Updated October 22, 2020:

A single member LLC payroll includes any employees your business has hired. You may also deduct your own salary from the company's earnings if you choose to be taxed as a corporation or LLC.

Deducting a Salary for a Single-Owner LLC

Single member LLCs are a unique crossover between LLCs and a sole proprietorship. They afford the owner the limited liability protection of an LLC, but with the option to pay taxes as a sole proprietor would. When you operate your business as an LLC, this will affect your ability to be a salaried employee that deducts their salary from company earnings. As a single member LLC, you can pay your taxes as a corporation or a sole proprietorship. With either of these methods, you can deduct salaries paid to employees.

Sole Proprietor Designation

Sole proprietorship is the automatic designation a single member LLC receives from the IRS. If you file taxes as a sole proprietor, you report all business income and losses on your personal tax return. This can be done on a Schedule C or a Schedule C-EZ. Wages are reported on Schedule C as employee expenses. You may also deduct payroll taxes on this form. Let the IRS know your company's structure, including the number of employees you have.

If you receive a W-2 from your LLC, you can report this income under "wages & income" on your tax return. If you pay estimated taxes, enter them under deductions & credits in the "federal estimated taxes, by quarter" section.

Remaining LLC earnings or losses go on your personal tax return. These numbers are reported on the same return as any other income sources you have outside of your business. If you take profits from an LLC, you cannot deduct these on your personal tax return as a salary.

SMLLCs that have employees can report employment taxes in two ways:

  • Report them under the SSN of the company's owner
  • Report them using the LLC's EIN

A single member LLC does not need an EIN if it chooses to be taxed as a disregarded entity, as long as it does not have any employees or excise tax liability. In this case, the company can use the federal tax ID number of the owner to report its taxes. When employment taxes are paid and reported using the company's EIN, it still falls on the owner to ultimately verify and pay all taxes regarding the entity.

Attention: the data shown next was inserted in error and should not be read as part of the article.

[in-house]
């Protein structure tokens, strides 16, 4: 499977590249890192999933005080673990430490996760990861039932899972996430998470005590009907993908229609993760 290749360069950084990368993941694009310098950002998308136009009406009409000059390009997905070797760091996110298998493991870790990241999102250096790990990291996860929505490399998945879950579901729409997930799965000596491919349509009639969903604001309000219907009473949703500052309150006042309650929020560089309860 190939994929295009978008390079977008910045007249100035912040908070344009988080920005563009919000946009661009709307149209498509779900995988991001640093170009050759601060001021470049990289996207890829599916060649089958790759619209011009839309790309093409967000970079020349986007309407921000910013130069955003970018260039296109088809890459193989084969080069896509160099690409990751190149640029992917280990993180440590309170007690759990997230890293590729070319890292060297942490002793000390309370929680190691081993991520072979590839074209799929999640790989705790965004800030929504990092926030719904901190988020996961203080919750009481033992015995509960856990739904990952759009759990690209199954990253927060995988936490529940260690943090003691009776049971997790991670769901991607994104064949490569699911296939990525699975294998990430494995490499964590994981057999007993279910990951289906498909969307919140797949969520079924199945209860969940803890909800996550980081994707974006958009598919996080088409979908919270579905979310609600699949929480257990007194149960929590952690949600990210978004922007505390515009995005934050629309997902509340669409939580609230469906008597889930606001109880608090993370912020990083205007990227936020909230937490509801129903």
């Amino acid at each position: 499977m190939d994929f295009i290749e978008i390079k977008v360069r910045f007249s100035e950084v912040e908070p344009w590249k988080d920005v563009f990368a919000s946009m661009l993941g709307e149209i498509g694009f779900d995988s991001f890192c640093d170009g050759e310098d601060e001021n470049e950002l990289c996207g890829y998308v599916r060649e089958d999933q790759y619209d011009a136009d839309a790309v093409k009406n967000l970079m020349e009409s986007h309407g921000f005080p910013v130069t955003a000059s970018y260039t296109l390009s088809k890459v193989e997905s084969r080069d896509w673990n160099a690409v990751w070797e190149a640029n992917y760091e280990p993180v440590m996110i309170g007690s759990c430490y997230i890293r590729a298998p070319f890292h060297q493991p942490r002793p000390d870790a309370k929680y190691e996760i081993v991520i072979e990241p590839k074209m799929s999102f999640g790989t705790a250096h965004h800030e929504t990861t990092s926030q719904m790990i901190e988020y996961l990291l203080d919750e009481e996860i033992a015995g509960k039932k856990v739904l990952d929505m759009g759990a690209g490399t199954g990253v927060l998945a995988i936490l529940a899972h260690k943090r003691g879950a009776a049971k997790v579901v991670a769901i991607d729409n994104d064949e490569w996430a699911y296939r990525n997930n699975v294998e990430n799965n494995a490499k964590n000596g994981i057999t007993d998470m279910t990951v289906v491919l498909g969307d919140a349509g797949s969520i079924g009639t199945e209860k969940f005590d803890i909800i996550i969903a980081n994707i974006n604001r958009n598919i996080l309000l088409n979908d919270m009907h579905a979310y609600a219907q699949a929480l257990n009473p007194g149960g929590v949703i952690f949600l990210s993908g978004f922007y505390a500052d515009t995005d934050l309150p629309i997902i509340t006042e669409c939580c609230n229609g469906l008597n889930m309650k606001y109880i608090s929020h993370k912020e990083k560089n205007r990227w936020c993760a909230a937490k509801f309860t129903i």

Electing Corporate Tax

You can use form 8832 to pay taxes as a corporation instead of an LLC or sole proprietor. When being taxed as a corporation, you can pay yourself a salary and deduct it from your corporate tax return.

Corporations are classed as separate taxpayers by the IRS. So, company income does not go on your personal tax return. You will file a corporate tax return, which is done on form 1120 or 1120A. While a salary deduction sounds beneficial, its merits are often outweighed by the penalty of double corporate taxation. The salary you pay yourself will be reported and taxed on your personal tax return.

Employee Salaries

Employee salaries may always be deducted, no matter how you choose to be taxed. Salaries can only be given in exchange for services performed for the company. The salaries must be reasonable for the tasks performed and expertise required. Unfortunately, there are no hard and fast rules about when a salary is "reasonable". Hours worked per year, amount of responsibility, and skill level required are a few good ways to evaluate a job's target salary.

How to Deduct

When you are the only member of an LLC, paying yourself is as simple as writing a check in the business' name or making an electronic transfer of funds to your personal account. You can deduct employee salaries as a sole proprietor by calculating the yearly total and reporting it in the expense area of your personal tax return. This serves to reduce your taxable income. On Form 1120 for corporations, you may enter the total amount for all salaries paid, including your own salary, on the "salaries and wages" line.

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